Durham drug developer Argos Therapeutics won’t be moving into new office space on N.C. State University’s Centennial Campus anymore — after its lease there was terminated on March 17, the company revealed in a recent Securities and Exchange Commission filing.
Argos’ expansion to N.C. State’s Centennial Campus was originally announced in January, where it had planned to lease a 40,000-square-foot facility that would be used for the commercialization of its experimental kidney cancer drug, rocapuldencel-T.
Argos had planned to invest $10 million and create 70 new jobs over the next few years at the facility. The company said its Centennial Campus landlord, Keystone-Centennial II LLC, terminated the lease on March 17, and that the termination was effective immediately. Argos revealed the termination in a filing on Thursday.
Argos never occupied the leased space at N.C. State.
“In the termination notice, the landlord asserted that (Argos) was in default under the lease due to nonpayment of invoices for up-fit costs,” the company said in the filing. The company added that it would not dispute the occurrence of default or the termination of the lease and won’t seek “to cure the default.”
The filing adds that Keystone-Centennial II states Argos is liable for any costs “incurred by the landlord in re-letting the premises, any deficiency between the company’s scheduled rent for the remainder of the term of the lease and the rent charged to the new tenant, the unamortized portion of the funded up-fit costs, rent abatement, interest at the rate of 12 percent per annum on the sums noted and all attorneys’ fees incurred by the landlord in enforcing the lease.”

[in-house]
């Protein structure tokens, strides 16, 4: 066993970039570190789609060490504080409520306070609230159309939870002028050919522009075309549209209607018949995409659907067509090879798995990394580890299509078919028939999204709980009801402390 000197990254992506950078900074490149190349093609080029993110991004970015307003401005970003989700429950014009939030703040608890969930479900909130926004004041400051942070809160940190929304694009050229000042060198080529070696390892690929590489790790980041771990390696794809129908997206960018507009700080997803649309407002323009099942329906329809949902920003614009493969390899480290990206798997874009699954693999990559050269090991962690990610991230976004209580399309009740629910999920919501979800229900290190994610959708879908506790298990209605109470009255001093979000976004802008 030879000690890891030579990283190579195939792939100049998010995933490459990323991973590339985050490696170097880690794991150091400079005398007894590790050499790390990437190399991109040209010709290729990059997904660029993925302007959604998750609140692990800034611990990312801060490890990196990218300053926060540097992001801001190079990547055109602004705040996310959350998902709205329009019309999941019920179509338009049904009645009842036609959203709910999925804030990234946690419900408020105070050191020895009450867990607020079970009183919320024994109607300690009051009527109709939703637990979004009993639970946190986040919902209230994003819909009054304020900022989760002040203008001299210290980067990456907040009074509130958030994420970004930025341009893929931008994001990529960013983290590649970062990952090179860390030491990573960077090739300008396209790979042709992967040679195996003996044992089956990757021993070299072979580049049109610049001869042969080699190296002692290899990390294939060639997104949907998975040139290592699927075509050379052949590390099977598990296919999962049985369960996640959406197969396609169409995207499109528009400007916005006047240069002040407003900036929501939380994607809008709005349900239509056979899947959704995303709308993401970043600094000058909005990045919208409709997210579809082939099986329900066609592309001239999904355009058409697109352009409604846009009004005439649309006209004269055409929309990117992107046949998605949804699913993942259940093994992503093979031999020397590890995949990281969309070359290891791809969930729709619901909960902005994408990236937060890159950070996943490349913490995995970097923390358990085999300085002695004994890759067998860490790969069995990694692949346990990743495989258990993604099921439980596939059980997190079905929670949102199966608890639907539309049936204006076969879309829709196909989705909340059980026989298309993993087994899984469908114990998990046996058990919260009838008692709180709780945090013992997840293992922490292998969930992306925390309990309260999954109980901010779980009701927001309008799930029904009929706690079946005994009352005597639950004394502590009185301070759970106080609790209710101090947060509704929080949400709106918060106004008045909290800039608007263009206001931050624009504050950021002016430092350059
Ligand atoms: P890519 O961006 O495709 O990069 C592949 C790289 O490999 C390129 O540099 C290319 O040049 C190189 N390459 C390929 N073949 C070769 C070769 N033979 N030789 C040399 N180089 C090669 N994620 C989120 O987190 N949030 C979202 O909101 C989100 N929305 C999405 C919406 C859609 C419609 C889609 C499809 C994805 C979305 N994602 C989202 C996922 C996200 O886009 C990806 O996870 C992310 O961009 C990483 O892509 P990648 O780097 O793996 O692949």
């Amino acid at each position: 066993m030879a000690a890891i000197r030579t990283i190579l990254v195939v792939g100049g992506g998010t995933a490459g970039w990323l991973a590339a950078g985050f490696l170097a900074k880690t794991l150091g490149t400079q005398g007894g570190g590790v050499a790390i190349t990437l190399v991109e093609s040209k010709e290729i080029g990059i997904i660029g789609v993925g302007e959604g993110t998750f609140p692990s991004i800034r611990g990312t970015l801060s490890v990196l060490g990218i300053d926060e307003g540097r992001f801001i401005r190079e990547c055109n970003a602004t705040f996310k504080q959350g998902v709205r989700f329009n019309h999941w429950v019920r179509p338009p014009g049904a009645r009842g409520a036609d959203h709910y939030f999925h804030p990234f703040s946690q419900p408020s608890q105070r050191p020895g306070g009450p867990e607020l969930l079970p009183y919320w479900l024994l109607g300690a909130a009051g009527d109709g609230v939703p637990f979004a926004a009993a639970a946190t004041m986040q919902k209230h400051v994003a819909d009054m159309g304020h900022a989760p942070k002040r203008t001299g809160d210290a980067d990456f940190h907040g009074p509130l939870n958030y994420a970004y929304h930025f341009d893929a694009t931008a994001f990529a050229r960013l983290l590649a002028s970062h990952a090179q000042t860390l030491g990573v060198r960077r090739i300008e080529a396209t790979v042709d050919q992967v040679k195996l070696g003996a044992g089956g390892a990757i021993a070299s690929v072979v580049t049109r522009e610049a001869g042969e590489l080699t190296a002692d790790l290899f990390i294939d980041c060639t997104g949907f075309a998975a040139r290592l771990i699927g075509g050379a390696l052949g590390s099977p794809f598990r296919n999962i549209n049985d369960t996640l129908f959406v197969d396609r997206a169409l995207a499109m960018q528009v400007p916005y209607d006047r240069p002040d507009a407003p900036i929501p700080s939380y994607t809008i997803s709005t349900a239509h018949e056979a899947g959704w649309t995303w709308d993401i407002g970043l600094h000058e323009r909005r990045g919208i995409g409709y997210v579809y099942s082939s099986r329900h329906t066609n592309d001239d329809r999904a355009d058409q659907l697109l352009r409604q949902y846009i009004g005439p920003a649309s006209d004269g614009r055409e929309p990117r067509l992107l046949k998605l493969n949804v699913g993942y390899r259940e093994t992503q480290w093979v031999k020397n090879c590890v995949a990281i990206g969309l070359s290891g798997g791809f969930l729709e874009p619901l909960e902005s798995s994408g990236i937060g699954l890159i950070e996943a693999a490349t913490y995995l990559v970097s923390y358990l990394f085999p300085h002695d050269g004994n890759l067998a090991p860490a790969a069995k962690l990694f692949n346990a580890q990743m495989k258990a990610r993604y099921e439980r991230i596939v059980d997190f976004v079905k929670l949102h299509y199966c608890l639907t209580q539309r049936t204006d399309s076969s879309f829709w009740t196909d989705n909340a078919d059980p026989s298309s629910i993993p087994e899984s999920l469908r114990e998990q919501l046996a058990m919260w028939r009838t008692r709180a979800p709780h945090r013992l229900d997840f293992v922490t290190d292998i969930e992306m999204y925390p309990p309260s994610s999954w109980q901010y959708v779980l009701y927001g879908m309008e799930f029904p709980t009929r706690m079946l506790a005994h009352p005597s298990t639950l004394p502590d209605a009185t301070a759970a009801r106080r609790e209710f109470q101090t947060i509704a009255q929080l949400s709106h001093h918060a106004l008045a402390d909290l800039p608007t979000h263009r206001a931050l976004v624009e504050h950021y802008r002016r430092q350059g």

Argos, however, does dispute liability for some of those costs, the filing states.
The termination of the N.C. State lease comes two weeks after the drug developer reduced its workforce by 38 percent, from 122 employees to 76. The company is attempting to preserve its cash resources after its experimental kidney cancer drug, rocapuldencel-T, posted negative results in phase 3 trials.
An independent data monitoring committee recommended in February that the company discontinue clinical trials for the kidney cancer drug, which caused the company’s stock price to plunge 65 percent in one day.
In its recent annual report, Argos said it currently does not have sufficient cash resources to continue business operations beyond April 2017 and is seeking to raise additional capital. The company also stated that it could seek to sell the company, sell its assets or instead “determine to dissolve and liquidate our assets or seek protection under the bankruptcy laws.”
Argos posted a net loss of $53 million in 2016 on revenue of more than $945,000. In 2015, the company reported a loss of $74.8 million on more than $518,000 in revenue.
Shares of the company closed trading at 49 cents per share, down 24 cents — or 33 percent. The company’s stock price has fallen more than 90 percent since the beginning of the year.